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BAE Systems scores stratospheric success for PHASA-35 pseudo satellite

The PHASA-35 HAPS seen operating in the stratosphere during its recent milestone flight. (BAE Systems)

BAE Systems has flown the PHASA-35 solar-powered high-altitude long-endurance (HALE) unmanned aerial vehicle (UAV) in the stratosphere for the first time, the company announced on 14 July.

Speaking at the Royal International Air Tattoo (RIAT) 2023 show at Royal Air Force (RAF) Fairford in Gloucestershire, Phil Varty, business manager UAV systems, BAE Systems, said the milestone flight had recently taken place over a 24 hour period, during which the electrically driven high-altitude pseudo-satellite (HAPS) ascended to an altitude of more than 66,000 ft before landing back at Spaceport America in the US state of New Mexico.

β€œThe flight marks a significant milestone in PHASA-35's development [which began in 2018]. Designed by BAE Systems' subsidiary Prismatic Ltd to operate above the weather and conventional air traffic, it has the potential to provide a persistent and stable platform for various uses including ultra-long endurance intelligence, surveillance, and reconnaissance, as well as security,” BAE Systems said. β€œ[Carrying a 15 kg payload], it also has the potential to be used in the delivery of communications networks including 4G and 5G and could be used in a wide range of applications, such as disaster relief and border protection, as an alternative to traditional airborne and satellite systems.”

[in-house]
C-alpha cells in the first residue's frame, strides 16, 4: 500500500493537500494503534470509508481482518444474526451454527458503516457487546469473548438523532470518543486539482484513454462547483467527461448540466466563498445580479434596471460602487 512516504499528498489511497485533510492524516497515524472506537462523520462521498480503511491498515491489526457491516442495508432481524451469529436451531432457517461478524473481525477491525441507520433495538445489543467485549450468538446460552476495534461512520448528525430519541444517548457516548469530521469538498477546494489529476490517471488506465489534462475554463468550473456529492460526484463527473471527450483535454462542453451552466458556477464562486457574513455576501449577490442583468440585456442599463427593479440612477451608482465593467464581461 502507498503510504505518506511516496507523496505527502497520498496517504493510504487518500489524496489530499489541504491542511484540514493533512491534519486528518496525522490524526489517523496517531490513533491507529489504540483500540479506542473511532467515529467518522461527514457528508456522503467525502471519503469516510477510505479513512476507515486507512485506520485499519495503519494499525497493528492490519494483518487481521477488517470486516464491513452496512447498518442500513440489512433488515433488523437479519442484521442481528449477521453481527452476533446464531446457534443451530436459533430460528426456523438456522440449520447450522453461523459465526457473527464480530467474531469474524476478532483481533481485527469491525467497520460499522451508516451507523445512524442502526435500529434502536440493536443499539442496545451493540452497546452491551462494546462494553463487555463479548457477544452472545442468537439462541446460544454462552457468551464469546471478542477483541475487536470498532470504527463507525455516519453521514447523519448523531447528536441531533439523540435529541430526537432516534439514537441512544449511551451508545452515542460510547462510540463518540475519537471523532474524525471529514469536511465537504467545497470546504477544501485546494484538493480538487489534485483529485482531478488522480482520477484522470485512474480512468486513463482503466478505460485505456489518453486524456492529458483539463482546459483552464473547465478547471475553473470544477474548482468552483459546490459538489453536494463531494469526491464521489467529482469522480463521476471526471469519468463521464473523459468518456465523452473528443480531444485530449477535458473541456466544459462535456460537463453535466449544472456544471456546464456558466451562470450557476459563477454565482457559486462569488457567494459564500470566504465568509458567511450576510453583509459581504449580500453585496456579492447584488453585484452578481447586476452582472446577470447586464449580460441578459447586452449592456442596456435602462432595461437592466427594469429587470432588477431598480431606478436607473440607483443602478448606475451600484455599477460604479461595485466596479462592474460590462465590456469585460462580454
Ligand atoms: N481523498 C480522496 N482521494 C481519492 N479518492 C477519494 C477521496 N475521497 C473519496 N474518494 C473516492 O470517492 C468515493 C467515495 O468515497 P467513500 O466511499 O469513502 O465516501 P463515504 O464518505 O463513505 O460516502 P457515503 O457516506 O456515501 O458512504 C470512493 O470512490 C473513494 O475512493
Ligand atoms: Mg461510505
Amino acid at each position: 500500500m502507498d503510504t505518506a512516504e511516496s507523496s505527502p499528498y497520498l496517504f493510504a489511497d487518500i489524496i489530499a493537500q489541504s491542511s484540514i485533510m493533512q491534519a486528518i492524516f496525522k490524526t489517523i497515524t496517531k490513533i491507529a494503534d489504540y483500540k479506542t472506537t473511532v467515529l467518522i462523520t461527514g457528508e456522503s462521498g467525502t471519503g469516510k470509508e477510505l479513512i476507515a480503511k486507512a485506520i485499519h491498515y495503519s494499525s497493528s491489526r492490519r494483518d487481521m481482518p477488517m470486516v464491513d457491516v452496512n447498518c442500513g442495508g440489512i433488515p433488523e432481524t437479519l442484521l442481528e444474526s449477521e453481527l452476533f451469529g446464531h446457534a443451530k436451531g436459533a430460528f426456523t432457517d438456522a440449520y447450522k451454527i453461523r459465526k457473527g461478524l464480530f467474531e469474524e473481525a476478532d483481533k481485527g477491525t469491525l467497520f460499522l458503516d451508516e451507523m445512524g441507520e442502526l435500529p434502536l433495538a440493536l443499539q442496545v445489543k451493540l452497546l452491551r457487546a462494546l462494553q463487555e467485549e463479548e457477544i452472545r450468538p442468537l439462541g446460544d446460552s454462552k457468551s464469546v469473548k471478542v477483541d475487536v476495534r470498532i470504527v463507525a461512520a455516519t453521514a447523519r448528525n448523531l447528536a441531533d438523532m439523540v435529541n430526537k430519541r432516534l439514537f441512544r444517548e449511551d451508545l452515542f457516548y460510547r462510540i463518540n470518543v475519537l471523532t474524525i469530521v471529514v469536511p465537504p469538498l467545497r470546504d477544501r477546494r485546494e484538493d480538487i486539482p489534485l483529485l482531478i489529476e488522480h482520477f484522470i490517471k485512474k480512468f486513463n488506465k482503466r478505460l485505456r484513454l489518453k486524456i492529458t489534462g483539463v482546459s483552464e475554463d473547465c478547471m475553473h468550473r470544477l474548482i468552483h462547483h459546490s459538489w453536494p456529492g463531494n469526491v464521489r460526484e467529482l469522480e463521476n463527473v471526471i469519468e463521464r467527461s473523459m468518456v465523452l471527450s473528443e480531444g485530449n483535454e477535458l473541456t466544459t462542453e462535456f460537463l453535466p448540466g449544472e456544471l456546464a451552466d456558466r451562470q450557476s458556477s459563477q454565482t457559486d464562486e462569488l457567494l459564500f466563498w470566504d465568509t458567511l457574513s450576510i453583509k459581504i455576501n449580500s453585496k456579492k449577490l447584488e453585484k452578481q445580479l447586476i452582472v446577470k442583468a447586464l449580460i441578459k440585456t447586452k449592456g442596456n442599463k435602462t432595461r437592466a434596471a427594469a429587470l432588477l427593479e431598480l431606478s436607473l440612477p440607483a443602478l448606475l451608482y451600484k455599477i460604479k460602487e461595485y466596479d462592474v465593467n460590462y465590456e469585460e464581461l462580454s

As noted by Varty, this milestone flight saw the PHASA-35 ascend at a rate of 1 ft/sec, passing through the troposphere where the weather could adversely impact the delicate 150 kg aircraft with its 35 m wingspan, before passing into the meteorologically stable stratosphere where it is designed to operate for months, even a year, at a time.

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